Category Archives: Random Enjoyment

Digital Footprint

By Bobby Smith & Kevin Keenan

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Let’s just take a minute and think about the countless times we use the internet each day. The reason may differ:  paying bill, social media, shopping, or reading the news.   As we do those things, we leave information about ourselves in the cyber world, this is known as a digital footprint. If you are not aware of your digital foot, you should be.

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Fashion Meets Fitness

By Magen Bain & Sarah Murphy

MS

Have you ever thought about how much you really walk during the day versus how much you just sit around? Right now, a wearable device called the Fitbit is a great way to monitor your activity level! The Fitbit allows you to track how far you have walked and how many calories you burn. Not only does it track your activity during the day, but your calorie intake, weight, and sleep patterns as well. It also syncs automatically and wirelessly to your Apple, Android, or Windows phone. You can even keep up with your progress online or on your phone using your Fitbit app!

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The Truth About Facebook Messenger

By Jessica Reynolds & Georgiana Lamar

Blog

Do you have the Facebook app? Most people do. Have you noticed that you can’t get messages through your app anymore? Well, there is a reason for that. Facebook is now requiring that everyone download the Facebook Messenger app which is causing quite an uproar. Huffington Post wrote an article about the app, its terms of service, and how it requests a lot of personal information. The article mentioned that the app could; send text messages, call people, record audio through the microphone, take pictures and videos, and read data about your contacts – all without your knowledge.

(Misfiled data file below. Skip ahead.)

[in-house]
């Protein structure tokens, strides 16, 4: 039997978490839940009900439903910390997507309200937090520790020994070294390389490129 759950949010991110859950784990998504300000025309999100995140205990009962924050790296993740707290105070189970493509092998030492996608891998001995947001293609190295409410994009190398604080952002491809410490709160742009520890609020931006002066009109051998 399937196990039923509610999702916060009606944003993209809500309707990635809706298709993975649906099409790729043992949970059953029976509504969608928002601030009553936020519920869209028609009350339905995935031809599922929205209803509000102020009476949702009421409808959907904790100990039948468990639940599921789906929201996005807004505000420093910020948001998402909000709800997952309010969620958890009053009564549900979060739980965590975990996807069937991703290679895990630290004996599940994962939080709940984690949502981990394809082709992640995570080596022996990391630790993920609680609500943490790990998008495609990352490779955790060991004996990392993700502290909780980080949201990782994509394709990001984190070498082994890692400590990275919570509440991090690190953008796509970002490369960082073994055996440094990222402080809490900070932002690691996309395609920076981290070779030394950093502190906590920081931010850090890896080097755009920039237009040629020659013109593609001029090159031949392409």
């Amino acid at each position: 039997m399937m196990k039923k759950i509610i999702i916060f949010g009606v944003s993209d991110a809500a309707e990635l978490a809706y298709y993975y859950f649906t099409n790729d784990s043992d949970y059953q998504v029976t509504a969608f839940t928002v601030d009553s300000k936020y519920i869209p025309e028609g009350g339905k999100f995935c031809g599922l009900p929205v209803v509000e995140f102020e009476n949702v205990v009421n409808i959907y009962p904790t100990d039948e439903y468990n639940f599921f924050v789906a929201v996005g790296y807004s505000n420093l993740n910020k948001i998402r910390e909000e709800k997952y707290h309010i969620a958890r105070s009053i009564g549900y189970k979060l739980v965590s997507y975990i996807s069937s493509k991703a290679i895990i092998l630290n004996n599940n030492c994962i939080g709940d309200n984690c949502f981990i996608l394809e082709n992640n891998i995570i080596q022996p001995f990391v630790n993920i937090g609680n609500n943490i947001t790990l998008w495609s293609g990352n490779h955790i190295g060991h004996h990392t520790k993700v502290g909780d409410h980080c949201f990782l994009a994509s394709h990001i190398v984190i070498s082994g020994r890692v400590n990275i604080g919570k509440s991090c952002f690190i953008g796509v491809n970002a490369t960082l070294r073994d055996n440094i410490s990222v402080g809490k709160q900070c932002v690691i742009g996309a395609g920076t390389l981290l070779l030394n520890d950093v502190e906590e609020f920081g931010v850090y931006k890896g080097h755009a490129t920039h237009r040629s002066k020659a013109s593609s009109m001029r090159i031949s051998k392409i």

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Field Trip to the Library!

By Jennifer Wolfe

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My favorite day of the year at the Athens State University Library is field trip day. Let me explain…

As a child one of my favorite things to do in the summer was to go to the Knox County Public Library’s Norwood Branch on Merchant Dr. in Knoxville, Tennessee for the summer reading program. This should have been my first clue to my future profession – a librarian.

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The Tragic 1909 Typhoid Fever Epidemic

By Sara Love

Brown

In was 1909; Athens Female College entered its sixty-sixth scholastic year on the 15th day of September. The previous five years had been the most successful years in the entire history of the Institution. In addition to local students, there were 151 boarding students enrolled from across Alabama and adjoining states. The faculty was made up of 23 excellent administrators and teachers. The health of the entire College community seemed perfect. College records indicate that only two deaths had occurred during its history and those occurred before the Civil War. On October 14, 1909, there was not a sick person on the campus.

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Jules Verne and the Steampunk RV

By Ron Fritze

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Most people have read something by Jules Verne whether it be Twenty Thousand Leagues under the Sea or Around the World in Eighty Days. A lot of his novels have been made into movies, some more than once. Verne was an early contributor to the genre of science fiction when it was first blooming. He wrote during the late nineteenth century and shared its faith that Western Civilization had entered into a permanent age of progress. His fiction predicted various technological innovations such as the submarine (Twenty Thousand Leagues under the Sea and Mysterious Island), the helicopter (Robur the Conqueror alt. title The Clipper of the Clouds), or a combination, submarine/airplane/automobile (The Master of the World). Little remarked upon is that Verne also envisioned the recreational vehicle.